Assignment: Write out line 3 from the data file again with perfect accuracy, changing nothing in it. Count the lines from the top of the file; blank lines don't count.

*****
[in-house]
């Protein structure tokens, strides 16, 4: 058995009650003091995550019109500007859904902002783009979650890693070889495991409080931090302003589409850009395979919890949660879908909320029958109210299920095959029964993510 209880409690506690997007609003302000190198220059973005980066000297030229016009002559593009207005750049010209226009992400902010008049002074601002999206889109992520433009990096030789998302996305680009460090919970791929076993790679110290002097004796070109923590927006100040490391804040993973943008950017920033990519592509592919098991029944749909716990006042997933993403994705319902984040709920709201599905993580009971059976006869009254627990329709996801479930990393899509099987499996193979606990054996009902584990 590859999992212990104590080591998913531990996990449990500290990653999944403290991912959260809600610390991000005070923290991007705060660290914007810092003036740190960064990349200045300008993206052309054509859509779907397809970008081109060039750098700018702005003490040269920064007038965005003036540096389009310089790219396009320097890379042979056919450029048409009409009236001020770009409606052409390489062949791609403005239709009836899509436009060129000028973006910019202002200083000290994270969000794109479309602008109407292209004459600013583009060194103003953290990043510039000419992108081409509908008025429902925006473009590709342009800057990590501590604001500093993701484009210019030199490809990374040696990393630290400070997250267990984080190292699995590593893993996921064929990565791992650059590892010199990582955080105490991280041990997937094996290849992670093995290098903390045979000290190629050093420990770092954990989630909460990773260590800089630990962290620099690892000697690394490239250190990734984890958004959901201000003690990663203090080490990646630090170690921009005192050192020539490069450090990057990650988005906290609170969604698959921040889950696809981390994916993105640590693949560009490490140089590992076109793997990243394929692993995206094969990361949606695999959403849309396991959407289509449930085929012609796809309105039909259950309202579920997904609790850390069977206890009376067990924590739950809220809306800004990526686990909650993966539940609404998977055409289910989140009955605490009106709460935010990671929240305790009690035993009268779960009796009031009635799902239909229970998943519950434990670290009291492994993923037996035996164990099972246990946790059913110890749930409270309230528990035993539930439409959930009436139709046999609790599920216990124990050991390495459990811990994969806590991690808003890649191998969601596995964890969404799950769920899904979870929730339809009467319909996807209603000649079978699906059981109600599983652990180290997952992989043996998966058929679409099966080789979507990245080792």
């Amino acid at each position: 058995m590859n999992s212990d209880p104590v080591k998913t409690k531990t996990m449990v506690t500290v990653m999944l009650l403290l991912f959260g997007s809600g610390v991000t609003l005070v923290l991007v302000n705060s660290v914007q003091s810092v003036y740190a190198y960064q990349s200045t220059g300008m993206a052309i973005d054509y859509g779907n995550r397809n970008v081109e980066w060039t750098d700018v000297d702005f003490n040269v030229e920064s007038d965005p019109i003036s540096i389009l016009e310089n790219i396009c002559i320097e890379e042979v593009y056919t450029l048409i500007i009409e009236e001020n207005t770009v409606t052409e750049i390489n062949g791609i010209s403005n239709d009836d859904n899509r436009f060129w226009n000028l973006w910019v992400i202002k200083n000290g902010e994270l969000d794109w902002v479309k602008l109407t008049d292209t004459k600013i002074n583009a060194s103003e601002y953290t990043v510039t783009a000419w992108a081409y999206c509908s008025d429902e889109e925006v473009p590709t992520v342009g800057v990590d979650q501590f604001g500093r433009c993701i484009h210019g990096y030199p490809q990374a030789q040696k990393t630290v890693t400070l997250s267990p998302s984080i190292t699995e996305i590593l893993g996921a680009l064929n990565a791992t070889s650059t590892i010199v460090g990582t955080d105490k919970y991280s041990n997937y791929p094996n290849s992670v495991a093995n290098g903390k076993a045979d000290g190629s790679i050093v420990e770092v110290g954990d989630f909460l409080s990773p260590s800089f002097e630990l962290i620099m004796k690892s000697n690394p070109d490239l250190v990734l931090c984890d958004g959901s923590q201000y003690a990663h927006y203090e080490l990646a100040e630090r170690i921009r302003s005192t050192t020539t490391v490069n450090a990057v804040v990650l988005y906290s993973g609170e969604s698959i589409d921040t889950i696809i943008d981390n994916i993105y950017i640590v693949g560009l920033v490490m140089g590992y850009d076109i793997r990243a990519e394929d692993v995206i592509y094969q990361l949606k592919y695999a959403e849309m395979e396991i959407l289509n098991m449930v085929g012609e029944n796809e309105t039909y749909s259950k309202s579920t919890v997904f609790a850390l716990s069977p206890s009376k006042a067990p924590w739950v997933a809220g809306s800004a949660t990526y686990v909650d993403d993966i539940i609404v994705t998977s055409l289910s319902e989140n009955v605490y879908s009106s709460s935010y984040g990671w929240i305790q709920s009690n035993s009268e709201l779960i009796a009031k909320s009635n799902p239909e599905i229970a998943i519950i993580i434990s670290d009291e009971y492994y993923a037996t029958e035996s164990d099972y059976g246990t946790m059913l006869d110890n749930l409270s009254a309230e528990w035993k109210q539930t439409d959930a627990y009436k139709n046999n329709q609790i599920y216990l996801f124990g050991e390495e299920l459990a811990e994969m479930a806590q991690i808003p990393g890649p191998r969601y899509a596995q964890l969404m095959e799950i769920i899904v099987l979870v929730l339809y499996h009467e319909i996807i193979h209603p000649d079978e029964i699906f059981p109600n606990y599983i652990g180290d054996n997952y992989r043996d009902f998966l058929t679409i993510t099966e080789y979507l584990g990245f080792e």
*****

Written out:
């Amino acid at each position: 058995m590859n999992s212990d209880p104590v080591k998913t409690k531990t996990m449990v506690t500290v990653m999944l009650l403290l991912f959260g997007s809600g610390v991000t609003l005070v923290l991007v302000n705060s660290v914007q003091s810092v003036y740190a190198y960064q990349s200045t220059g300008m993206a052309i973005d054509y859509g779907n995550r397809n970008v081109e980066w060039t750098d700018v000297d702005f003490n040269v030229e920064s007038d965005p019109i003036s540096i389009l016009e310089n790219i396009c002559i320097e890379e042979v593009y056919t450029l048409i500007i009409e009236e001020n207005t770009v409606t052409e750049i390489n062949g791609i010209s403005n239709d009836d859904n899509r436009f060129w226009n000028l973006w910019v992400i202002k200083n000290g902010e994270l969000d794109w902002v479309k602008l109407t008049d292209t004459k600013i002074n583009a060194s103003e601002y953290t990043v510039t783009a000419w992108a081409y999206c509908s008025d429902e889109e925006v473009p590709t992520v342009g800057v990590d979650q501590f604001g500093r433009c993701i484009h210019g990096y030199p490809q990374a030789q040696k990393t630290v890693t400070l997250s267990p998302s984080i190292t699995e996305i590593l893993g996921a680009l064929n990565a791992t070889s650059t590892i010199v460090g990582t955080d105490k919970y991280s041990n997937y791929p094996n290849s992670v495991a093995n290098g903390k076993a045979d000290g190629s790679i050093v420990e770092v110290g954990d989630f909460l409080s990773p260590s800089f002097e630990l962290i620099m004796k690892s000697n690394p070109d490239l250190v990734l931090c984890d958004g959901s923590q201000y003690a990663h927006y203090e080490l990646a100040e630090r170690i921009r302003s005192t050192t020539t490391v490069n450090a990057v804040v990650l988005y906290s993973g609170e969604s698959i589409d921040t889950i696809i943008d981390n994916i993105y950017i640590v693949g560009l920033v490490m140089g590992y850009d076109i793997r990243a990519e394929d692993v995206i592509y094969q990361l949606k592919y695999a959403e849309m395979e396991i959407l289509n098991m449930v085929g012609e029944n796809e309105t039909y749909s259950k309202s579920t919890v997904f609790a850390l716990s069977p206890s009376k006042a067990p924590w739950v997933a809220g809306s800004a949660t990526y686990v909650d993403d993966i539940i609404v994705t998977s055409l289910s319902e989140n009955v605490y879908s009106s709460s935010y984040g990671w929240i305790q709920s009690n035993s009268e709201l779960i009796a009031k909320s009635n799902p239909e599905i229970a998943i519950i993580i434990s670290d009291e009971y492994y993923a037996t029958e035996s164990d099972y059976g246990t946790m059913l006869d110890n749930l409270s009254a309230e528990w035993k109210q539930t439409d959930a627990y009436k139709n046999n329709q609790i599920y216990l996801f124990g050991e390495e299920l459990a811990e994969m479930a806590q991690i808003p990393g890649p191998r969601y899509a596995q964890l969404m095959e799950i769920i899904v099987l979870v929730l339809y499996h009467e319909i996807i193979h209603p000649d079978e029964i699906f059981p109600n606990y599983i652990g180290d054996n997952y992989r043996d009902f998966l058929t679409i993510t099966e080789y979507l584990g990245f080792e």